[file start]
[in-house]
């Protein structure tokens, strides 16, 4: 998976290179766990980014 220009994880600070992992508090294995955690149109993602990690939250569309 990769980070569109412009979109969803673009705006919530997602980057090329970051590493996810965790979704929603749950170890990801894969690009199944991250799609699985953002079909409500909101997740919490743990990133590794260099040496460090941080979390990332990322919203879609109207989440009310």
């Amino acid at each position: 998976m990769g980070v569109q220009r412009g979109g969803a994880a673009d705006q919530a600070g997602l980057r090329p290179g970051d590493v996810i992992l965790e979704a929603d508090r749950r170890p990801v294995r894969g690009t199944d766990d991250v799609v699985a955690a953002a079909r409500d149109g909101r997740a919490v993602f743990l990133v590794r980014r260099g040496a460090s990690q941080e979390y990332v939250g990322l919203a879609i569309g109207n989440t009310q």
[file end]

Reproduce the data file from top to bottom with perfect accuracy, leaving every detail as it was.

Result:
[in-house]
């Protein structure tokens, strides 16, 4: 998976290179766990980014 220009994880600070992992508090294995955690149109993602990690939250569309 990769980070569109412009979109969803673009705006919530997602980057090329970051590493996810965790979704929603749950170890990801894969690009199944991250799609699985953002079909409500909101997740919490743990990133590794260099040496460090941080979390990332990322919203879609109207989440009310």
């Amino acid at each position: 998976m990769g980070v569109q220009r412009g979109g969803a994880a673009d705006q919530a600070g997602l980057r090329p290179g970051d590493v996810i992992l965790e979704a929603d508090r749950r170890p990801v294995r894969g690009t199944d766990d991250v799609v699985a955690a953002a079909r409500d149109g909101r997740a919490v993602f743990l990133v590794r980014r260099g040496a460090s990690q941080e979390y990332v939250g990322l919203a879609i569309g109207n989440t009310q």